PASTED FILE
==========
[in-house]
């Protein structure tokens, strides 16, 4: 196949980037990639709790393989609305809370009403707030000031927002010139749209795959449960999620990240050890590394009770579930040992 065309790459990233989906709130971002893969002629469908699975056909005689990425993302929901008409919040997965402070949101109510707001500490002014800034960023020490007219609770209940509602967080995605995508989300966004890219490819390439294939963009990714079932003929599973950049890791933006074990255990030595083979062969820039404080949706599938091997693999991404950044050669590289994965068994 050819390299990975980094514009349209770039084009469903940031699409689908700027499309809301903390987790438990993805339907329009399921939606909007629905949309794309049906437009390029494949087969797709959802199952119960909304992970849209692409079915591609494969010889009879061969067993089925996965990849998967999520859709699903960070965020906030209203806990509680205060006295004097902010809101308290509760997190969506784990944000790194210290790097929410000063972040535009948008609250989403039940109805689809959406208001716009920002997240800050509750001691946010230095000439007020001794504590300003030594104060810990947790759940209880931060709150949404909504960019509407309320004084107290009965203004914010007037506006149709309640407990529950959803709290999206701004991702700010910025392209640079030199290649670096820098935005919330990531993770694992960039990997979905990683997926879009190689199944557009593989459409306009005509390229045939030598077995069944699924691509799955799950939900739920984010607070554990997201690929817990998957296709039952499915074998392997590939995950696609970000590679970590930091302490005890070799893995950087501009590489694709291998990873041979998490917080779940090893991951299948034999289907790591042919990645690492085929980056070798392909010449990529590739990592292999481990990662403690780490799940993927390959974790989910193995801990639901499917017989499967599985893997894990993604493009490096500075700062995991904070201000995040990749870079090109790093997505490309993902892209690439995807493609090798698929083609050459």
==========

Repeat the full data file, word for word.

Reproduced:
[in-house]
């Protein structure tokens, strides 16, 4: 196949980037990639709790393989609305809370009403707030000031927002010139749209795959449960999620990240050890590394009770579930040992 065309790459990233989906709130971002893969002629469908699975056909005689990425993302929901008409919040997965402070949101109510707001500490002014800034960023020490007219609770209940509602967080995605995508989300966004890219490819390439294939963009990714079932003929599973950049890791933006074990255990030595083979062969820039404080949706599938091997693999991404950044050669590289994965068994 050819390299990975980094514009349209770039084009469903940031699409689908700027499309809301903390987790438990993805339907329009399921939606909007629905949309794309049906437009390029494949087969797709959802199952119960909304992970849209692409079915591609494969010889009879061969067993089925996965990849998967999520859709699903960070965020906030209203806990509680205060006295004097902010809101308290509760997190969506784990944000790194210290790097929410000063972040535009948008609250989403039940109805689809959406208001716009920002997240800050509750001691946010230095000439007020001794504590300003030594104060810990947790759940209880931060709150949404909504960019509407309320004084107290009965203004914010007037506006149709309640407990529950959803709290999206701004991702700010910025392209640079030199290649670096820098935005919330990531993770694992960039990997979905990683997926879009190689199944557009593989459409306009005509390229045939030598077995069944699924691509799955799950939900739920984010607070554990997201690929817990998957296709039952499915074998392997590939995950696609970000590679970590930091302490005890070799893995950087501009590489694709291998990873041979998490917080779940090893991951299948034999289907790591042919990645690492085929980056070798392909010449990529590739990592292999481990990662403690780490799940993927390959974790989910193995801990639901499917017989499967599985893997894990993604493009490096500075700062995991904070201000995040990749870079090109790093997505490309993902892209690439995807493609090798698929083609050459």